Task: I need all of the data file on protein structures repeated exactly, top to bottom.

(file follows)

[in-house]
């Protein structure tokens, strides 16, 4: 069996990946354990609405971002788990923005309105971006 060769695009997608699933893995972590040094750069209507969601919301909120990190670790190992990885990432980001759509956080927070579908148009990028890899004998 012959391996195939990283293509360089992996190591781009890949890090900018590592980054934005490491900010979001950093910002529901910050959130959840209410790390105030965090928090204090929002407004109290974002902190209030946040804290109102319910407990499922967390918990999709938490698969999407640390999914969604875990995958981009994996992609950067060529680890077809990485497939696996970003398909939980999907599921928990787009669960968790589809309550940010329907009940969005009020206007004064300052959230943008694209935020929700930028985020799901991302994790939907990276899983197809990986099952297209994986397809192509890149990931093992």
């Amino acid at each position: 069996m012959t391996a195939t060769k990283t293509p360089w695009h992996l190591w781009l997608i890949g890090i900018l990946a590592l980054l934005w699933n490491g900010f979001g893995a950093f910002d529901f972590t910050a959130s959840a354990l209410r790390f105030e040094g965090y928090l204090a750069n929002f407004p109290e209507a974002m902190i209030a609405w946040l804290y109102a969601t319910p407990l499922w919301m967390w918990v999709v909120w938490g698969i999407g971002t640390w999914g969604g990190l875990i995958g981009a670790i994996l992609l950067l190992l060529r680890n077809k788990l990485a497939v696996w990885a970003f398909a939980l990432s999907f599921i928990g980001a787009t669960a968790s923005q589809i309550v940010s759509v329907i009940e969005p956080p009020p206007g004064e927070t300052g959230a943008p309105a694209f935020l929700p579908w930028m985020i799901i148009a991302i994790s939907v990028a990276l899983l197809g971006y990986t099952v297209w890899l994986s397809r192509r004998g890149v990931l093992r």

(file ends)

[in-house]
């Protein structure tokens, strides 16, 4: 069996990946354990609405971002788990923005309105971006 060769695009997608699933893995972590040094750069209507969601919301909120990190670790190992990885990432980001759509956080927070579908148009990028890899004998 012959391996195939990283293509360089992996190591781009890949890090900018590592980054934005490491900010979001950093910002529901910050959130959840209410790390105030965090928090204090929002407004109290974002902190209030946040804290109102319910407990499922967390918990999709938490698969999407640390999914969604875990995958981009994996992609950067060529680890077809990485497939696996970003398909939980999907599921928990787009669960968790589809309550940010329907009940969005009020206007004064300052959230943008694209935020929700930028985020799901991302994790939907990276899983197809990986099952297209994986397809192509890149990931093992």
């Amino acid at each position: 069996m012959t391996a195939t060769k990283t293509p360089w695009h992996l190591w781009l997608i890949g890090i900018l990946a590592l980054l934005w699933n490491g900010f979001g893995a950093f910002d529901f972590t910050a959130s959840a354990l209410r790390f105030e040094g965090y928090l204090a750069n929002f407004p109290e209507a974002m902190i209030a609405w946040l804290y109102a969601t319910p407990l499922w919301m967390w918990v999709v909120w938490g698969i999407g971002t640390w999914g969604g990190l875990i995958g981009a670790i994996l992609l950067l190992l060529r680890n077809k788990l990485a497939v696996w990885a970003f398909a939980l990432s999907f599921i928990g980001a787009t669960a968790s923005q589809i309550v940010s759509v329907i009940e969005p956080p009020p206007g004064e927070t300052g959230a943008p309105a694209f935020l929700p579908w930028m985020i799901i148009a991302i994790s939907v990028a990276l899983l197809g971006y990986t099952v297209w890899l994986s397809r192509r004998g890149v990931l093992r």